We first saw the facelifted Suzuki Swift last year, when it debuted in Japan. While it did get a cosmetic makeover and upgrades in the technology department, we weren't sure if all of the new changes would make it to the Philippines. Do remember that the Swift sold in the Philippines is sourced from Thailand and not Japan.
Now, we finally have an idea of what the Philippine-spec Suzuki Swift will look like. Nearly half a year since the hatchback was revealed in Japan, the automaker recently rolled out the refreshed Swift hatchback in Thailand.
Starting with the design, the changes in the styling department are limited and similar to the Japan-model. The most obvious difference would be the new grille, which now sports a chrome horizontal stripe and a honeycomb design. The headlights are also new, with the higher-spec variant featuring LED headlights as standard. Wrapping up the exterior changes are the new wheels. Unfortunately, the Thailand-spec Swift is not offered with the new orange and yellow colors available in the Japan-model.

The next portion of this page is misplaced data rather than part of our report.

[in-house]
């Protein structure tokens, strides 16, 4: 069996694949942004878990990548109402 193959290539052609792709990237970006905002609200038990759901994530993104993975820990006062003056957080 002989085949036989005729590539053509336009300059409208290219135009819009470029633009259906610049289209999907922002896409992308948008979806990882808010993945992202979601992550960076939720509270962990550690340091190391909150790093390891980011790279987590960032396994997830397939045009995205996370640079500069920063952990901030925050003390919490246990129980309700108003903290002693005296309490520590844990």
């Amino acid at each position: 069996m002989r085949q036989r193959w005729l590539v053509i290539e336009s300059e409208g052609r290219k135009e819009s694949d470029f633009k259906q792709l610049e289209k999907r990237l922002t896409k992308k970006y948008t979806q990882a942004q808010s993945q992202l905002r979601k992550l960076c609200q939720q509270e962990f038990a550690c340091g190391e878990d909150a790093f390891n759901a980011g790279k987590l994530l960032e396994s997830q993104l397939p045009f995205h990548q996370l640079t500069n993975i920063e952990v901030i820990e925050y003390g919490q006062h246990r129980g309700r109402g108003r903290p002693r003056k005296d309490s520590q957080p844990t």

Step inside, and you'll find the changes are subtle too. The dashboard, center stack, and center console are carried over from the pre-facelift model. Even the seat materials are unchanged. Unfortunately, the colored multi-info display from the Japan-spec Swift doesn't make it into the Thailand-spec model. The hatchback does, however, get a new 8-inch touchscreen infotainment system with Android Auto and Apple CarPlay for the higher-trim model. Other features such as automatic climate control, push to start, and keyless entry are now standard across the range as well.
As we expected, Suzuki's safety suite of features (adaptive cruise control, automatic emergency braking, and more) found in the Japan-spec Swift did not make it to the Thailand-spec model. That said, don't expect to find it in the Philippine-spec model as well.
Under the hood, the lone engine option has been carried over. The 1.2-liter K12M engine continues to produce 82 PS and 108 Nm torque. Interestingly, there's no longer a manual transmission option available for the Thai-spec Swift. The lone transmission option is a CVT that sends power to the front wheels. Suzuki claims the refreshed Swift is “fuel-efficient” and can do up to 23 km/L.
With the refreshed Swift now in Thailand, it will only be a matter of time before the hatchback makes its way to the Philippines. Expect most, if not all of the features available in the Thai-spec model, to make its way to local units.